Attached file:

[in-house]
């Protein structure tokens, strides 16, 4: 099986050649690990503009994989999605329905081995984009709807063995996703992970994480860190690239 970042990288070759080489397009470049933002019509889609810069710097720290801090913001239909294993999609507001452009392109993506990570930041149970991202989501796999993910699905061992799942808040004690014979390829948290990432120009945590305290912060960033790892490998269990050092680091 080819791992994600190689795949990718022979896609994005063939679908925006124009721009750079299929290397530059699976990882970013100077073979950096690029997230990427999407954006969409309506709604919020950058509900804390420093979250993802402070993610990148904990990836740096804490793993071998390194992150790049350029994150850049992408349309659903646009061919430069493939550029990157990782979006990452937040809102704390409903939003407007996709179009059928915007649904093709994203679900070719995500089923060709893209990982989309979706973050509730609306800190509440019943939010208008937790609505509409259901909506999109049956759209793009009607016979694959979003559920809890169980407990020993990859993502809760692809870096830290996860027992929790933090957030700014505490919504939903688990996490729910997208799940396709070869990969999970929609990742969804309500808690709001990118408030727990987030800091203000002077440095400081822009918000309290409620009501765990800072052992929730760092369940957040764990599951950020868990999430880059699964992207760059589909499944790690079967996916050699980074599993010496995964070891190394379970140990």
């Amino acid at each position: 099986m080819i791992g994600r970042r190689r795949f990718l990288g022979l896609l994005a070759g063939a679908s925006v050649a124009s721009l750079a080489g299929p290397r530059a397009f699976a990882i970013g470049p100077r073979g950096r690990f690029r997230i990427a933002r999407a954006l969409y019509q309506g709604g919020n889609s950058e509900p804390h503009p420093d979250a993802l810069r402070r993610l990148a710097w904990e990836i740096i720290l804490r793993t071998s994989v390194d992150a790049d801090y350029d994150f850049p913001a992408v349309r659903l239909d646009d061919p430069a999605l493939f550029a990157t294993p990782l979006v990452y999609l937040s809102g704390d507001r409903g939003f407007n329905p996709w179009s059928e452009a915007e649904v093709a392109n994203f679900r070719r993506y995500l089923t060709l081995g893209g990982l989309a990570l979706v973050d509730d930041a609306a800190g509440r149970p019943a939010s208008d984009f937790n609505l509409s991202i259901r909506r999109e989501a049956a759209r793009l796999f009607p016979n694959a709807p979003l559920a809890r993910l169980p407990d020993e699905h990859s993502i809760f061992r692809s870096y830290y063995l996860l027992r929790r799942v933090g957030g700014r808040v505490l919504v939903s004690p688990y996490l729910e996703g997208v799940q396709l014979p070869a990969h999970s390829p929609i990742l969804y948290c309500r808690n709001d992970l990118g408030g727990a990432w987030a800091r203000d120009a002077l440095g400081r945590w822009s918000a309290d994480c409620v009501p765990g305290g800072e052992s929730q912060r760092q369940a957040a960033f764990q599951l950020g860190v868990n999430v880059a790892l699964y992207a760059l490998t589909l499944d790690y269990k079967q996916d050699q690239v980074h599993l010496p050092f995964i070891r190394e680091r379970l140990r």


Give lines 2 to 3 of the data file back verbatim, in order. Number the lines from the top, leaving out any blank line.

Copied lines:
């Protein structure tokens, strides 16, 4: 099986050649690990503009994989999605329905081995984009709807063995996703992970994480860190690239 970042990288070759080489397009470049933002019509889609810069710097720290801090913001239909294993999609507001452009392109993506990570930041149970991202989501796999993910699905061992799942808040004690014979390829948290990432120009945590305290912060960033790892490998269990050092680091 080819791992994600190689795949990718022979896609994005063939679908925006124009721009750079299929290397530059699976990882970013100077073979950096690029997230990427999407954006969409309506709604919020950058509900804390420093979250993802402070993610990148904990990836740096804490793993071998390194992150790049350029994150850049992408349309659903646009061919430069493939550029990157990782979006990452937040809102704390409903939003407007996709179009059928915007649904093709994203679900070719995500089923060709893209990982989309979706973050509730609306800190509440019943939010208008937790609505509409259901909506999109049956759209793009009607016979694959979003559920809890169980407990020993990859993502809760692809870096830290996860027992929790933090957030700014505490919504939903688990996490729910997208799940396709070869990969999970929609990742969804309500808690709001990118408030727990987030800091203000002077440095400081822009918000309290409620009501765990800072052992929730760092369940957040764990599951950020868990999430880059699964992207760059589909499944790690079967996916050699980074599993010496995964070891190394379970140990």
């Amino acid at each position: 099986m080819i791992g994600r970042r190689r795949f990718l990288g022979l896609l994005a070759g063939a679908s925006v050649a124009s721009l750079a080489g299929p290397r530059a397009f699976a990882i970013g470049p100077r073979g950096r690990f690029r997230i990427a933002r999407a954006l969409y019509q309506g709604g919020n889609s950058e509900p804390h503009p420093d979250a993802l810069r402070r993610l990148a710097w904990e990836i740096i720290l804490r793993t071998s994989v390194d992150a790049d801090y350029d994150f850049p913001a992408v349309r659903l239909d646009d061919p430069a999605l493939f550029a990157t294993p990782l979006v990452y999609l937040s809102g704390d507001r409903g939003f407007n329905p996709w179009s059928e452009a915007e649904v093709a392109n994203f679900r070719r993506y995500l089923t060709l081995g893209g990982l989309a990570l979706v973050d509730d930041a609306a800190g509440r149970p019943a939010s208008d984009f937790n609505l509409s991202i259901r909506r999109e989501a049956a759209r793009l796999f009607p016979n694959a709807p979003l559920a809890r993910l169980p407990d020993e699905h990859s993502i809760f061992r692809s870096y830290y063995l996860l027992r929790r799942v933090g957030g700014r808040v505490l919504v939903s004690p688990y996490l729910e996703g997208v799940q396709l014979p070869a990969h999970s390829p929609i990742l969804y948290c309500r808690n709001d992970l990118g408030g727990a990432w987030a800091r203000d120009a002077l440095g400081r945590w822009s918000a309290d994480c409620v009501p765990g305290g800072e052992s929730q912060r760092q369940a957040a960033f764990q599951l950020g860190v868990n999430v880059a790892l699964y992207a760059l490998t589909l499944d790690y269990k079967q996916d050699q690239v980074h599993l010496p050092f995964i070891r190394e680091r379970l140990r």